How do you replace aging cooling towers without risking disruption to a plant's continuous high-volume operation? That was the challenge at a major Midwest automotive manufacturing facility. Automobiles began rolling off the production line in the late 90s and the existing cooling towers were due to be replaced.
The cooling tower replacement was part of a plant modernization project that included retooling, new equipment, and advanced manufacturing technologies, expanding capacity to 420,000 vehicles annually to meet strong demand primarily for the company's popular vehicles.
Replacement of the enormous field-erected cooling towers was no small task, and it needed to be completed within the limited period when cooling was not required to avoid causing any downtime of plant operations. The demolition could not begin until December and the site preparation, installation, and commissioning of the new cooling system had to be completed by April.
The automotive company worked with ElitAire, LLC to evaluate the technology alternatives and develop a plan. The first decision to be made was the construction method—whether to replace the existing non-BAC field-erected towers with a similar site-built system or to install a modular system built offsite in BAC’s factory. The second decision was the drive technology for the fans—whether to continue using a gear drive system or shift to direct drive technology.
The customer’s main goal was to control risk, the risk of delays in the installation process that could cause production downtime, and the risk to worker safety, which was of paramount importance. The procurement team was also looking for a solution that was energy efficient and low maintenance to reduce costs and environmental impact.
Modular System Lowers Risk
After an evaluation of the lifecycle costs and weighing the risks of various alternatives, the company selected BAC’s modular Series 3000 Cooling Tower with the direct drive ENDURADRIVE Fan System.
Although the company had previously installed two Series 3000 modules at a different plant location, this project was different in two respects. First, this project was significantly larger in scale. Second, whereas the previous project was a new installation, the current one involved replacement units that utilized the existing concrete cold-water basin. These differences coupled with the time constraints added complexity and risks.
Taking these factors into account, BAC’s Series 3000 Cooling Tower was the ideal solution. The automotive plant was able to replace its existing 6 field-erected towers with 12 modular Series 3000 Cooling Towers while reusing the existing concrete cold-water basin.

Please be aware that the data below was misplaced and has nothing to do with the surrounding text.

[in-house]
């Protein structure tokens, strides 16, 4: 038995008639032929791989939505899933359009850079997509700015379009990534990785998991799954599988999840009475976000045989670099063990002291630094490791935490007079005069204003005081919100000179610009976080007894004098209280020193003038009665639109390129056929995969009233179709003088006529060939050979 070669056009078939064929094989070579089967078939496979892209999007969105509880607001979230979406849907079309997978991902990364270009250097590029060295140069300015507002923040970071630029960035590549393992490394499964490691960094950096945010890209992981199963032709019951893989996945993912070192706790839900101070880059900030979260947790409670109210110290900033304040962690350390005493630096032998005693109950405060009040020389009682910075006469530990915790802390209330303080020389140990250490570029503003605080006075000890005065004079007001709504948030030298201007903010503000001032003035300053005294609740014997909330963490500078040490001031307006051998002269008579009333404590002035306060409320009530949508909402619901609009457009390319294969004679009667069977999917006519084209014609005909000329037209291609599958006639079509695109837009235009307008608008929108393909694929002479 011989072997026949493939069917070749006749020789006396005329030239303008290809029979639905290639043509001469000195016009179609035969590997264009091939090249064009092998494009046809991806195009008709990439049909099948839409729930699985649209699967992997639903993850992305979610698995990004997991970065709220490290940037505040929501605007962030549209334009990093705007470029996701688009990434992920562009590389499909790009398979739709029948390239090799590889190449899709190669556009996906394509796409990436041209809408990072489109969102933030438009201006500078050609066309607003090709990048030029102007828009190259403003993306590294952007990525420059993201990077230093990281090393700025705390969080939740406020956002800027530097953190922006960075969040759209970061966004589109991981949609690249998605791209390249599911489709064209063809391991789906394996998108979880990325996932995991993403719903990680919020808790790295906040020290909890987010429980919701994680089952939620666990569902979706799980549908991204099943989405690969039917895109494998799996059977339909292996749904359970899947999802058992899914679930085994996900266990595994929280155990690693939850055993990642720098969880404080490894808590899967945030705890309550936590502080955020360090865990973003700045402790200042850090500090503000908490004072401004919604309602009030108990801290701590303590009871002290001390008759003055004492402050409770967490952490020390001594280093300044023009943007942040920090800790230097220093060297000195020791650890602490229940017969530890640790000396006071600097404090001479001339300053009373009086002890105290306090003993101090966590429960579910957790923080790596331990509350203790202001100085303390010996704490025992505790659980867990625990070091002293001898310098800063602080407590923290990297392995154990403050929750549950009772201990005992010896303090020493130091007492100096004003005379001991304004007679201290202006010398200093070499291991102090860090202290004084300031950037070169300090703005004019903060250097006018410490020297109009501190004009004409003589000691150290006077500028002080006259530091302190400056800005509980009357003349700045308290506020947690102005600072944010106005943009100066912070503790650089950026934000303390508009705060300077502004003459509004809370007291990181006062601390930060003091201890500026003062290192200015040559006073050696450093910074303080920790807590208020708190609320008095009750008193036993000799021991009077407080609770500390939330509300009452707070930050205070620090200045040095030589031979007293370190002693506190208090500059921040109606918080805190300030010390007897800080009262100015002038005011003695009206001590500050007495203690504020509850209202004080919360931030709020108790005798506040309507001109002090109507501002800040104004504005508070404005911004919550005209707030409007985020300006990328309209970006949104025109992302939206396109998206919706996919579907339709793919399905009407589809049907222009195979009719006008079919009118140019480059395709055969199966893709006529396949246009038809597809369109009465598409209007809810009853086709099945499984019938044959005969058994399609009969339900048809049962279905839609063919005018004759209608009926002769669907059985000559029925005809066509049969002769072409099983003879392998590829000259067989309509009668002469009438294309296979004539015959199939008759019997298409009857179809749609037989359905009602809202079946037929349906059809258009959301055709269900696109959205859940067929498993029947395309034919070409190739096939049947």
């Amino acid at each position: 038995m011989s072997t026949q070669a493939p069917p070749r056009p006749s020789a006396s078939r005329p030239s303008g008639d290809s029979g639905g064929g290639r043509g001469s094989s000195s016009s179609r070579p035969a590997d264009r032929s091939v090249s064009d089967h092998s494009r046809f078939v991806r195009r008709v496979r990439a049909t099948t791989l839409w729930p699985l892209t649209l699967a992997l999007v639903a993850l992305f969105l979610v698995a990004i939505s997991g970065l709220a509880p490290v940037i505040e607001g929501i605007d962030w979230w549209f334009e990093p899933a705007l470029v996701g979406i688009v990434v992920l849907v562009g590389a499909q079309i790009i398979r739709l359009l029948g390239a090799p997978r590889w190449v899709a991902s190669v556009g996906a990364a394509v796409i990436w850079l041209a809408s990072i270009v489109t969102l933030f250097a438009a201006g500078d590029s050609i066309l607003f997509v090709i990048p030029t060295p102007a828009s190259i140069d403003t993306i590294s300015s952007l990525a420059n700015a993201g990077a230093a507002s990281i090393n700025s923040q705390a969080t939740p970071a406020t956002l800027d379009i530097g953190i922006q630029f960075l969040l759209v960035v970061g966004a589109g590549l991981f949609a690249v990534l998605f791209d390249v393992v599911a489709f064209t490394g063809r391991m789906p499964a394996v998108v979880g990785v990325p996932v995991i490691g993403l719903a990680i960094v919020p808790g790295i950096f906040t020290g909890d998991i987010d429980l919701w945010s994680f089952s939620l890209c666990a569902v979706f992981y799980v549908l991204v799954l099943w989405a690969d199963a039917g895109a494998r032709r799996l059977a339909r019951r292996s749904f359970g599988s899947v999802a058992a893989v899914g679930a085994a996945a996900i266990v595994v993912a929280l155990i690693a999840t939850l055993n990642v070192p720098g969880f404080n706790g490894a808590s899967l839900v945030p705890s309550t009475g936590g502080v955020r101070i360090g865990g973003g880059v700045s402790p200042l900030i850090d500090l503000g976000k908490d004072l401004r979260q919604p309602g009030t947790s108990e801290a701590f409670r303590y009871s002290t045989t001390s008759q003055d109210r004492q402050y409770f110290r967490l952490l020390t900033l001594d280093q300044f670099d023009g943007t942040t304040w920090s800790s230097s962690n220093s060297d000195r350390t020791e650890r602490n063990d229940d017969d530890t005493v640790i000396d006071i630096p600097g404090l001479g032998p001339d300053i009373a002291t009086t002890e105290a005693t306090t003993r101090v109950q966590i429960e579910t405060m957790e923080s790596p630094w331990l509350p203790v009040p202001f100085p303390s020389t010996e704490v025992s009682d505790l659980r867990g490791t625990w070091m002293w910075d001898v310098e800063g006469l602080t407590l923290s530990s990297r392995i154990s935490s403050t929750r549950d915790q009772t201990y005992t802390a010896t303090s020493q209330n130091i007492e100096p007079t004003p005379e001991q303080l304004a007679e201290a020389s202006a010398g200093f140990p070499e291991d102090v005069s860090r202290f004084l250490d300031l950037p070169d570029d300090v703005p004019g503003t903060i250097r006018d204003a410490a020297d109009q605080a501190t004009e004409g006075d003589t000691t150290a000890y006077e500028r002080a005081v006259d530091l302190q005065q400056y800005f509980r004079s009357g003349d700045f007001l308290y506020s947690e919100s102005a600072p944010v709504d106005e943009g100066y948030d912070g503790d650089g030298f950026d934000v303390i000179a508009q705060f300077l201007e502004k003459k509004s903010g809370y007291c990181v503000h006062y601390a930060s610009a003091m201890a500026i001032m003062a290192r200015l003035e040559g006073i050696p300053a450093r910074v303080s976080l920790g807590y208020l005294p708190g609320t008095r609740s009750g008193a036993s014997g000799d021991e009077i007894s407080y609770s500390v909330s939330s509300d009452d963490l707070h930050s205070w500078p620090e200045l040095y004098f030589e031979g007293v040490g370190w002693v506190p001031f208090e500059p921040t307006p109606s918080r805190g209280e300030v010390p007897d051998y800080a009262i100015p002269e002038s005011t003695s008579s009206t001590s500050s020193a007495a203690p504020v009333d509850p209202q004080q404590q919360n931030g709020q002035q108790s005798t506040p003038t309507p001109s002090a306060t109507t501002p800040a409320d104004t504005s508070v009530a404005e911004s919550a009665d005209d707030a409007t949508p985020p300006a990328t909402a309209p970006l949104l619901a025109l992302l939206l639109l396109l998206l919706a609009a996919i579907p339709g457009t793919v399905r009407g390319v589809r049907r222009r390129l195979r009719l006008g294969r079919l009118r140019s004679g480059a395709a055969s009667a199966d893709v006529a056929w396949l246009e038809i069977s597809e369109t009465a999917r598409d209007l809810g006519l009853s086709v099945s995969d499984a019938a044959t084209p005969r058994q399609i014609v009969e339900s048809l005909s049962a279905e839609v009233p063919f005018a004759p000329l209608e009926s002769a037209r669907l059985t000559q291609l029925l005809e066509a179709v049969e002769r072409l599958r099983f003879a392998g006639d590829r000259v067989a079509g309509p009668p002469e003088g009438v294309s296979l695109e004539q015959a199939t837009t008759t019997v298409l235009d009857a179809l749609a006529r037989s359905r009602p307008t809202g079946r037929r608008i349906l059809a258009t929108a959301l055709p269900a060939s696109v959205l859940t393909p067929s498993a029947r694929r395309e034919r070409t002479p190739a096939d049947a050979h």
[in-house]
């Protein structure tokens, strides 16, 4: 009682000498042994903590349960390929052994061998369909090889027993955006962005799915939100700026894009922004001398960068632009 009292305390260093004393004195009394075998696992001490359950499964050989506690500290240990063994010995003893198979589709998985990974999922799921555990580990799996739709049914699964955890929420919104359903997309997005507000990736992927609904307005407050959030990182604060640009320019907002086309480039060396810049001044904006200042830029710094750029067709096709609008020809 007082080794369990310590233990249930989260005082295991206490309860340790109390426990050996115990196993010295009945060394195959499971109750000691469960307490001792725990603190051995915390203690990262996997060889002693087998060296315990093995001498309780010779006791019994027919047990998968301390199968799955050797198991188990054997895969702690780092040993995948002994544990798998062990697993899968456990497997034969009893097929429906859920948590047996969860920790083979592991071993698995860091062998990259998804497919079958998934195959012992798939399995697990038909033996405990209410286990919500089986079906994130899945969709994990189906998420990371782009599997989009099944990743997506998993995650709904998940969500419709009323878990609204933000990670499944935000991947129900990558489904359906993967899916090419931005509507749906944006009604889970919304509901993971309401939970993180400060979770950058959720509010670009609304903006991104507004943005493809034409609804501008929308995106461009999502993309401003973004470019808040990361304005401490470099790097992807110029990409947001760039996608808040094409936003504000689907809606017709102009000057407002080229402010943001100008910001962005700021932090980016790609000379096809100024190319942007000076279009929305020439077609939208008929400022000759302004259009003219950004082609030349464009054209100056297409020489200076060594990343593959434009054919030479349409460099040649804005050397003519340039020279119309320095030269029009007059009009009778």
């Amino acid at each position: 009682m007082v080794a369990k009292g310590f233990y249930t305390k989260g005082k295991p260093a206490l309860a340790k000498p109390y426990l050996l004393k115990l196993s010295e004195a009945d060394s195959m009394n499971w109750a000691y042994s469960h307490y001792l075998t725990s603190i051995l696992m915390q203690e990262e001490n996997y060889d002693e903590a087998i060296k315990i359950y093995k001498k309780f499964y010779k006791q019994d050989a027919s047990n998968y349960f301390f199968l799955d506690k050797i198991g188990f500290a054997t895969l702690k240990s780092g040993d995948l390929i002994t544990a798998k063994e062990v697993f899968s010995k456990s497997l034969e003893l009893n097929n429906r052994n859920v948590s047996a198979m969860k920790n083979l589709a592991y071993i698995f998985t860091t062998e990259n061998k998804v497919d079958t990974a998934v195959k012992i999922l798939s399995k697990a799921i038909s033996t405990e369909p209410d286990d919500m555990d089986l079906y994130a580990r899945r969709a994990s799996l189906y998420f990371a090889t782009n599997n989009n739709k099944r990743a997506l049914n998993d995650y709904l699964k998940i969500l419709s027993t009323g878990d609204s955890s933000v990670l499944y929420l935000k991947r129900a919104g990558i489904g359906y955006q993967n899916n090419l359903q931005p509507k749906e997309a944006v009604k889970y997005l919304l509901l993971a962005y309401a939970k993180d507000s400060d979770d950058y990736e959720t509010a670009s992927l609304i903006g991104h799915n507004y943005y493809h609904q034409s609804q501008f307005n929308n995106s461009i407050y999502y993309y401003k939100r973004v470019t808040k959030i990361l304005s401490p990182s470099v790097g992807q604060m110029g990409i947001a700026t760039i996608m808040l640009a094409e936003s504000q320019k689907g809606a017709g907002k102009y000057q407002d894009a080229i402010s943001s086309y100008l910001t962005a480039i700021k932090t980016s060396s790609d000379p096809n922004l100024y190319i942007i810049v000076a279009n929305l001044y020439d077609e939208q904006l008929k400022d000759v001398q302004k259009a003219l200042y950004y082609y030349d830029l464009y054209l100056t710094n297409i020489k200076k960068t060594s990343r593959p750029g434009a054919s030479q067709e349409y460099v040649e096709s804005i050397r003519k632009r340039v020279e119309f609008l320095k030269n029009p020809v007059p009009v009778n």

A key factor in the company’s decision was the installation time. Remarkably, the mechanical construction firm was able to install the full array of the Series 3000 modules in only four days, compared to the more than 60 days that would have been required to assemble a field-erected system of the same size and capacity.
As noted by Hassan Alhashim, the lead project engineer at ElitAire, “Instead of taking 2 to 3 months to erect site-built towers, the modules were each installed in about 3 hours, and the entire process from demolition to completion was accomplished well within the four-month window.”
Moreover, the company was able to perform visual inspections and factory acceptance testing of the Series 3000 modules prior to their leaving BAC’s factory, rather than relying on the more difficult and time-consuming process of performing these tests on site.
Compressing the schedule and reducing the risks of delays inherent in field construction projects was critically important to the automotive company, but so was reducing safety risks, a central component of their corporate culture. BAC’s modular cooling towers are built offsite in BAC’s factories under strict quality control and EHS standards. The modular towers are shipped to the job site when complete in upper and lower sections with minimal field assembly time. Using factory-built modular cooling towers reduced safety risks for the customer since the plant was not an active construction site for multiple months as it would have been with field-erected towers.
Learn more about BAC’s Environmental Health and Safety (EHS) program by reading the company’s Environmental, Social, and Governance (ESG) Report at www.baltimoreaircoil.com/sustainability.
Direct Drive Lowers Costs and Environmental Impact
In their old equipment, the customer had been using gear drive systems but decided to take advantage of BAC’s direct drive ENDURADRIVE Fan System in the new cooling towers. Direct drive designs remove mechanical losses and thereby save energy compared to gear and belt drive systems, reducing costs and carbon footprint. Direct drive motors employ efficient and reliable permanent-magnet technology and eliminate the expense and environmental impact of oil changes.
Gear drive systems require much more maintenance, including gear oil inspections and regular oil changes.
For manufacturing plants that factor OSHA rules for work in confined spaces into purchasing decisions, direct drive fans require significantly less frequent entry for maintenance. This customer conducts their own maintenance in-house and by switching to the ENDURADRIVE Fan System, will realize an average annual operational savings of $95,664 and significantly reduced planned maintenance hours as shown in the Preventative Maintenance Schedules chart below.
The Midwest automotive manufacturer’s modular cooling towers from BAC equipped with the ENDURADRIVE Fan System were installed on time and on budget and have operated reliably while significantly reducing maintenance. Since this installation, the customer has continued to install modular Series 3000 units at other U.S. locations and choose BAC to meet its cooling needs.
Steve Klein, PE MBA is the Global Technical Director – High Growth Verticals at Baltimore Aircoil Company.